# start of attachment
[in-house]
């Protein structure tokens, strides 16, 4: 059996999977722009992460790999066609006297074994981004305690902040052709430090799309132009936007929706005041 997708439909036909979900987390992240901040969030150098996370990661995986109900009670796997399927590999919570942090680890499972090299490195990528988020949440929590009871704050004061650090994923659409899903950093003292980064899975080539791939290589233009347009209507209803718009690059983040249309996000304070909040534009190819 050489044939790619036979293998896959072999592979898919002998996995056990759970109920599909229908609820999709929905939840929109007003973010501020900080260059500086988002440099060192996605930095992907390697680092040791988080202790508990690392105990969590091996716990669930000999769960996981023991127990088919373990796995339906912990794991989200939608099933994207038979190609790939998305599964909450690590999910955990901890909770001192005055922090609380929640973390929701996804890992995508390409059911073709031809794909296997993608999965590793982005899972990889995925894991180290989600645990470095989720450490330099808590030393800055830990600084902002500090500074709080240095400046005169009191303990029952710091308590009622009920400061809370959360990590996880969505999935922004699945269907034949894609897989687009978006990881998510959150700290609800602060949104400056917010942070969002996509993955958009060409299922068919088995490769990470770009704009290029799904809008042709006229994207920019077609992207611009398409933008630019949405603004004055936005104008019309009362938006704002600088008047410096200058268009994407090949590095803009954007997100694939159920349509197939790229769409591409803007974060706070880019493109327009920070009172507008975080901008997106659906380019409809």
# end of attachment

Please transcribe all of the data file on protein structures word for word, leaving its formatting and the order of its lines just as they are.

[in-house]
């Protein structure tokens, strides 16, 4: 059996999977722009992460790999066609006297074994981004305690902040052709430090799309132009936007929706005041 997708439909036909979900987390992240901040969030150098996370990661995986109900009670796997399927590999919570942090680890499972090299490195990528988020949440929590009871704050004061650090994923659409899903950093003292980064899975080539791939290589233009347009209507209803718009690059983040249309996000304070909040534009190819 050489044939790619036979293998896959072999592979898919002998996995056990759970109920599909229908609820999709929905939840929109007003973010501020900080260059500086988002440099060192996605930095992907390697680092040791988080202790508990690392105990969590091996716990669930000999769960996981023991127990088919373990796995339906912990794991989200939608099933994207038979190609790939998305599964909450690590999910955990901890909770001192005055922090609380929640973390929701996804890992995508390409059911073709031809794909296997993608999965590793982005899972990889995925894991180290989600645990470095989720450490330099808590030393800055830990600084902002500090500074709080240095400046005169009191303990029952710091308590009622009920400061809370959360990590996880969505999935922004699945269907034949894609897989687009978006990881998510959150700290609800602060949104400056917010942070969002996509993955958009060409299922068919088995490769990470770009704009290029799904809008042709006229994207920019077609992207611009398409933008630019949405603004004055936005104008019309009362938006704002600088008047410096200058268009994407090949590095803009954007997100694939159920349509197939790229769409591409803007974060706070880019493109327009920070009172507008975080901008997106659906380019409809």